The 1951 Dodgers. The '64 Phillies. The '78 Red Sox.
Unless they turn things around almost instantly, the New York Mets' amazin' collapse will join the ranks of baseball's biggest.
"I can't believe it's going that bad. . . . I don't believe it's happened," Mets Manager Bobby Valentine said after his team's seventh straight loss, 9-3, to the Atlanta Braves in New York last night.
Atlanta, which became the first NL team in 55 years to win 100 games in three straight seasons, chased Orel Hershiser after one out, his quickest exit in 459 career starts. The Mets are desperately searching for a way to end their free fall.
"Don't watch TV. Don't read the paper. Don't listen to the radio," said Al Leiter, who starts today against Greg Maddux. "You know it's going to be bad. Why reinforce the negative?"
New York, which led either the NL East or the wild-card race from July 21 until Sunday, is 1 1/2 games behind Houston, the current wild-card leader, with just five games remaining. While the Mets had a four-game wild-card lead on Sept. 19 with 12 games to play, they now must go at least 2-3 -- and that assumes Houston goes 0-4 -- to have any chance of reaching the postseason for the first time in 11 years.
"We're building a lot of character right now," Hershiser said. "Let's hope it's character we can use in the playoffs."
Last year, the Mets finished the season with five straight losses, including three straight at Atlanta on the final weekend, when just one win would have left them in a wild-card playoff. This time, they entered the final week following an 0-6 road trip to Atlanta and Philadelphia.
"You think that if you win one game, you have a chance to string a few together," General Manager Steve Phillips said. "Tomorrow will be another day."
While they were greeted with big cheers from a crowd of 43,888, boos quickly followed. Hershiser (13-12) left trailing 3-0 after just 24 pitches, and rookie Octavio Dotel's first pitch skipped past catcher Mike Piazza as another run scored.
Tom Glavine (13-11) made sure New York didn't catch up, allowing one run and six hits in seven innings.
The Mets were 1 for 13 with runners in scoring position, making them 6 for 53 (.113) during the skid. New York got nine hits overall and is batting .211 (43 for 204) during the last seven games.
Players keep replaying the losses in their minds when they leave the ballpark. The frustration in the clubhouse is overwhelming.
"It's really taken over right now," Piazza said. "I've run out of things to say. You just have to go out there, bust your butt and hope you get some breaks."
REDS 4, ASTROS 1: Pete Harnisch is making life miserable for his old teammates. Harnisch pitched eight strong innings as surging Cincinnati moved ahead of Houston for the NL Central lead, beating 20-game winner Jose Lima and the host Astros.
Harnisch (15-10) has a 5-2 career record against the Astros and is 4-0 this season.
And he did it while hurting. He skipped a start because of the shoulder injury that has plagued him all season.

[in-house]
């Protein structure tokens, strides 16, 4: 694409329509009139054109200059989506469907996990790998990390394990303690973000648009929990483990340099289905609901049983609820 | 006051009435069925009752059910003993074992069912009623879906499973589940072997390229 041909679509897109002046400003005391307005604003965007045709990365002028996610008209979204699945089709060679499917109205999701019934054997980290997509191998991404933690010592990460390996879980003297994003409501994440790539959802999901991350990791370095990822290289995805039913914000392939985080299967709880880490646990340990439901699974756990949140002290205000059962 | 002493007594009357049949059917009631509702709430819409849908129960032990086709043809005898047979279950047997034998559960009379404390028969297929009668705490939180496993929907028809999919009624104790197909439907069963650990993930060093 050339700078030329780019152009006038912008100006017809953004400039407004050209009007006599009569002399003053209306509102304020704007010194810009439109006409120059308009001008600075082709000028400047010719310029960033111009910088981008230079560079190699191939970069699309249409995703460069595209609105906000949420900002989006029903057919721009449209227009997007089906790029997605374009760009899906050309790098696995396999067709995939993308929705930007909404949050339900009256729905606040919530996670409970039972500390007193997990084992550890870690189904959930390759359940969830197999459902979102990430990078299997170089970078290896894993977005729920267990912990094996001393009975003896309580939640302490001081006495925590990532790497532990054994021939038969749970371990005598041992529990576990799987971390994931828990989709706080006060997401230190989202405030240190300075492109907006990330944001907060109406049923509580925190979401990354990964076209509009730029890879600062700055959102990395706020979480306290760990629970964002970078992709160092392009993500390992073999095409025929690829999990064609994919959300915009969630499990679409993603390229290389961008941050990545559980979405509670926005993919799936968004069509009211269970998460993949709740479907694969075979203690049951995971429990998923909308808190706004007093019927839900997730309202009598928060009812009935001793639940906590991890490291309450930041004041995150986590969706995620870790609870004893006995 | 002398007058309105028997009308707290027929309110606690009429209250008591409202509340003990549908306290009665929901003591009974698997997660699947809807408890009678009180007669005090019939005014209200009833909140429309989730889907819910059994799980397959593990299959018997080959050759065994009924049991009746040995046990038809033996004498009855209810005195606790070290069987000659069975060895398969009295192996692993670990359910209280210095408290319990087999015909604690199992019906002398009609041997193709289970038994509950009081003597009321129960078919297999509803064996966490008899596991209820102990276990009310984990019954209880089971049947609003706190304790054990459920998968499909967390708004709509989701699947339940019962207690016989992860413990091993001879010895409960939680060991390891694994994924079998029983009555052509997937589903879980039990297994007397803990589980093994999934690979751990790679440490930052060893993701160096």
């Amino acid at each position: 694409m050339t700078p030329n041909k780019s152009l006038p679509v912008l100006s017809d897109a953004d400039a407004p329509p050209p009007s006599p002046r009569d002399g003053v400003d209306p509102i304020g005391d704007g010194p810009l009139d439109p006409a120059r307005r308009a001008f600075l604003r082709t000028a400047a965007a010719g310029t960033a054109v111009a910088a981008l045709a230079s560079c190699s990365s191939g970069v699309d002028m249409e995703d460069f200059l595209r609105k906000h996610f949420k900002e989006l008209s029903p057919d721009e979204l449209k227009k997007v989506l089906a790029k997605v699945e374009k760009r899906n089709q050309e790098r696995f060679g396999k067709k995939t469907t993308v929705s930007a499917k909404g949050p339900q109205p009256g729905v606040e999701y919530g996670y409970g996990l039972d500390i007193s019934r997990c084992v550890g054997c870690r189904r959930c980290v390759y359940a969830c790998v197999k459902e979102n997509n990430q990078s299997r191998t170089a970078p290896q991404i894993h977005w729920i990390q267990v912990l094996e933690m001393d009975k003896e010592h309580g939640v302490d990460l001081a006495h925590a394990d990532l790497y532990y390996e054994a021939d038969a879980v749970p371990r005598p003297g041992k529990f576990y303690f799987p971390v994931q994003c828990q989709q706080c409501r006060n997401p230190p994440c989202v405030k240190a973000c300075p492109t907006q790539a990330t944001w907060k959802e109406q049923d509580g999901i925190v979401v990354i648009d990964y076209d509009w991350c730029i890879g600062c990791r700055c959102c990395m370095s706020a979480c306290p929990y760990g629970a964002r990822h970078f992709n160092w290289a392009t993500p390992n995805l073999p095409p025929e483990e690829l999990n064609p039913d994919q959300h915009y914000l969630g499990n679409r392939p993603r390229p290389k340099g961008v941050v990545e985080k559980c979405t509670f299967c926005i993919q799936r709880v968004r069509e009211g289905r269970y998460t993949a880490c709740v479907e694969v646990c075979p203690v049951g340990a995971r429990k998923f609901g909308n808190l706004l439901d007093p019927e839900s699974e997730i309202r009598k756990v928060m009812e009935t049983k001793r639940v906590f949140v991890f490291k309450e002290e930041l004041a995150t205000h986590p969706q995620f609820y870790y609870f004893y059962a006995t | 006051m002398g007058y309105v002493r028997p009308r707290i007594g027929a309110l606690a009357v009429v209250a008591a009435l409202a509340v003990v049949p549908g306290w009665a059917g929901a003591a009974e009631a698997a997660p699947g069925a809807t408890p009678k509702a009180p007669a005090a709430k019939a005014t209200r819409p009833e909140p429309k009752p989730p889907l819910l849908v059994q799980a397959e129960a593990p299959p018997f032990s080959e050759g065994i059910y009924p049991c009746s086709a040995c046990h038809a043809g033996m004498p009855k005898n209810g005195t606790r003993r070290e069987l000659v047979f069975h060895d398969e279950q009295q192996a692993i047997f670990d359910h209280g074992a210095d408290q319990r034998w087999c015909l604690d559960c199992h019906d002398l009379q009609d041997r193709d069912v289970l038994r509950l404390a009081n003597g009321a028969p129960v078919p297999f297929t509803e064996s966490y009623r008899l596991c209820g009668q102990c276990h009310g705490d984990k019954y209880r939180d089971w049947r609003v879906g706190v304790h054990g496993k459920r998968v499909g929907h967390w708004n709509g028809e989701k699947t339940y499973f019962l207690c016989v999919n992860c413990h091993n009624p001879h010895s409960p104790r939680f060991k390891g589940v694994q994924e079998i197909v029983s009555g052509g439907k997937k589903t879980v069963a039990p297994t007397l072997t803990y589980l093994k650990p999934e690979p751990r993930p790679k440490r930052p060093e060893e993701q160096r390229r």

"It felt sore warming up so I made an adjustment and it felt okay," Harnisch said. "I had really good movement on my fastball. That's basically all I had, but fortunately it had a lot of movement. You throw them strike one and they don't want to see strike two. They swung at a lot of pitches."
Harnisch allowed four hits. He threw 75 pitches, 59 for strikes.
The Reds now have a one-game lead with four games to play.
"It beats being one game behind," Harnisch said. "We have a lot of fun on this team. We don't think too much about anything beyond today."
The largest baseball crowd in the history of the Astrodome, 54,037, saw the Reds win their sixth straight game and send Houston to its third loss in a row.
"This was definitely a playoff atmosphere," Reds shortstop Barry Larkin said. "I know I was amped up. I think that was evident by my early throws. Everybody was charged. We have to win this series. Every game from here on is a playoff game."
Cincinnati had not been in first place since Aug. 19, when it was tied with the Astros. Houston took over the lead the next day.
Despite the defeat, the Astros held their 1 1/2-game lead over New York for the wild-card spot.
"Maybe this is good," Astros Manager Larry Dierker said. "We've had the pressure of them pushing, pushing. Now the pressure is off because we're not in the lead anymore. Let them see how it feels to be pushed. There's still time."
Harnisch (15-10) helped the Reds improve to 5-0 at the Astrodome this season. Cincinnati leads the season series 9-3 going into tonight's wrapup, which matches Steve Parris against Houston's Mike Hampton.
Harnisch struck out three and walked none.
"Pete's been a lifesaver -- I can't tell you how much he's meant to this team to get us where we are today," Reds Manager Jack McKeon said.
Scott Williamson pitched the ninth for his 19th save.
Sean Casey hit his 25th homer in the first, and the Reds added two more runs in the second against Lima (20-10) on singles by Eddie Taubensee and Pokey Reese.